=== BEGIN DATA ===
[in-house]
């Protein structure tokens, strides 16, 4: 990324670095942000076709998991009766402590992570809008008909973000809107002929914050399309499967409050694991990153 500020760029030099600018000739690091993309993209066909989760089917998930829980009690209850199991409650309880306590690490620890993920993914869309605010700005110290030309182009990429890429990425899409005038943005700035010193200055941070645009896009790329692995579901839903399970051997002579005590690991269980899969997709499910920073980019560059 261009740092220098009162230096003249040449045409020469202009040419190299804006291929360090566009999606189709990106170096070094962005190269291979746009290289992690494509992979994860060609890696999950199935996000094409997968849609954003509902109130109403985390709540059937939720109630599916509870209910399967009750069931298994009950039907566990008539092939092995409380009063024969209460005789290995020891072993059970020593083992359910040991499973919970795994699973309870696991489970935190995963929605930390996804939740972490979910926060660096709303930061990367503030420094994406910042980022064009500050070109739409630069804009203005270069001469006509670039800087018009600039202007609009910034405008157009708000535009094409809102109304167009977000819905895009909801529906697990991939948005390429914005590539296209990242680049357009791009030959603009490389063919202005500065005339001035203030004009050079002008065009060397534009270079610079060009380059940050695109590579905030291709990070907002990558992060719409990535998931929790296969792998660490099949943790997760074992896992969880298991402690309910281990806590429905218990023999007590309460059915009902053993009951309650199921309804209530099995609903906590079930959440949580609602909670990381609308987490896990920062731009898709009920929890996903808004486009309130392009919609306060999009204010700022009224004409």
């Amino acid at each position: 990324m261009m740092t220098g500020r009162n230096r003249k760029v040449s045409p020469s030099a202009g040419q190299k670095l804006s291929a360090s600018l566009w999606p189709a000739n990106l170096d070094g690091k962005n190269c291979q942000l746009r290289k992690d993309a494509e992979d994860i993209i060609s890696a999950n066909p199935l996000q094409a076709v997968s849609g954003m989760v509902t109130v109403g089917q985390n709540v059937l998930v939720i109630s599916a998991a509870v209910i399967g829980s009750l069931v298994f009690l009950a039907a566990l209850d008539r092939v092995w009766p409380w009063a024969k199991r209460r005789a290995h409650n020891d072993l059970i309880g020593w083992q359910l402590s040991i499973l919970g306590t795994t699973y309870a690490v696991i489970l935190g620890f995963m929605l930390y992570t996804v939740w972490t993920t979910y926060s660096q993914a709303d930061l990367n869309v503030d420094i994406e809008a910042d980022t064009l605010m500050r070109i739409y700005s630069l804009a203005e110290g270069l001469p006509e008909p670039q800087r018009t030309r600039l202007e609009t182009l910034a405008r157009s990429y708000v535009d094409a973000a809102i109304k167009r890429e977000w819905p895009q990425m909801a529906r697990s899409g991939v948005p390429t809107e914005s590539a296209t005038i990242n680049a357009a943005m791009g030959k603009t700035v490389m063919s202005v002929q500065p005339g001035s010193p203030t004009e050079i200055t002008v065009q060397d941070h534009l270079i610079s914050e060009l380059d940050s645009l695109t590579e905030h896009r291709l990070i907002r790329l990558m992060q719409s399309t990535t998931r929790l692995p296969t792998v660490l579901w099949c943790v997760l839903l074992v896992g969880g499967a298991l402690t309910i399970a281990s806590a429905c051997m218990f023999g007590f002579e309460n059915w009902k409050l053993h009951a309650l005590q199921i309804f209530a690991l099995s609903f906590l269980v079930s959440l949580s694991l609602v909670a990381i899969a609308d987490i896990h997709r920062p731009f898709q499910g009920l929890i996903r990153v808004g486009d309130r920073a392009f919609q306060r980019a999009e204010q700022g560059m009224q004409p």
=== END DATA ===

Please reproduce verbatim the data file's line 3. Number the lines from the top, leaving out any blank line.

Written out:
């Amino acid at each position: 990324m261009m740092t220098g500020r009162n230096r003249k760029v040449s045409p020469s030099a202009g040419q190299k670095l804006s291929a360090s600018l566009w999606p189709a000739n990106l170096d070094g690091k962005n190269c291979q942000l746009r290289k992690d993309a494509e992979d994860i993209i060609s890696a999950n066909p199935l996000q094409a076709v997968s849609g954003m989760v509902t109130v109403g089917q985390n709540v059937l998930v939720i109630s599916a998991a509870v209910i399967g829980s009750l069931v298994f009690l009950a039907a566990l209850d008539r092939v092995w009766p409380w009063a024969k199991r209460r005789a290995h409650n020891d072993l059970i309880g020593w083992q359910l402590s040991i499973l919970g306590t795994t699973y309870a690490v696991i489970l935190g620890f995963m929605l930390y992570t996804v939740w972490t993920t979910y926060s660096q993914a709303d930061l990367n869309v503030d420094i994406e809008a910042d980022t064009l605010m500050r070109i739409y700005s630069l804009a203005e110290g270069l001469p006509e008909p670039q800087r018009t030309r600039l202007e609009t182009l910034a405008r157009s990429y708000v535009d094409a973000a809102i109304k167009r890429e977000w819905p895009q990425m909801a529906r697990s899409g991939v948005p390429t809107e914005s590539a296209t005038i990242n680049a357009a943005m791009g030959k603009t700035v490389m063919s202005v002929q500065p005339g001035s010193p203030t004009e050079i200055t002008v065009q060397d941070h534009l270079i610079s914050e060009l380059d940050s645009l695109t590579e905030h896009r291709l990070i907002r790329l990558m992060q719409s399309t990535t998931r929790l692995p296969t792998v660490l579901w099949c943790v997760l839903l074992v896992g969880g499967a298991l402690t309910i399970a281990s806590a429905c051997m218990f023999g007590f002579e309460n059915w009902k409050l053993h009951a309650l005590q199921i309804f209530a690991l099995s609903f906590l269980v079930s959440l949580s694991l609602v909670a990381i899969a609308d987490i896990h997709r920062p731009f898709q499910g009920l929890i996903r990153v808004g486009d309130r920073a392009f919609q306060r980019a999009e204010q700022g560059m009224q004409p």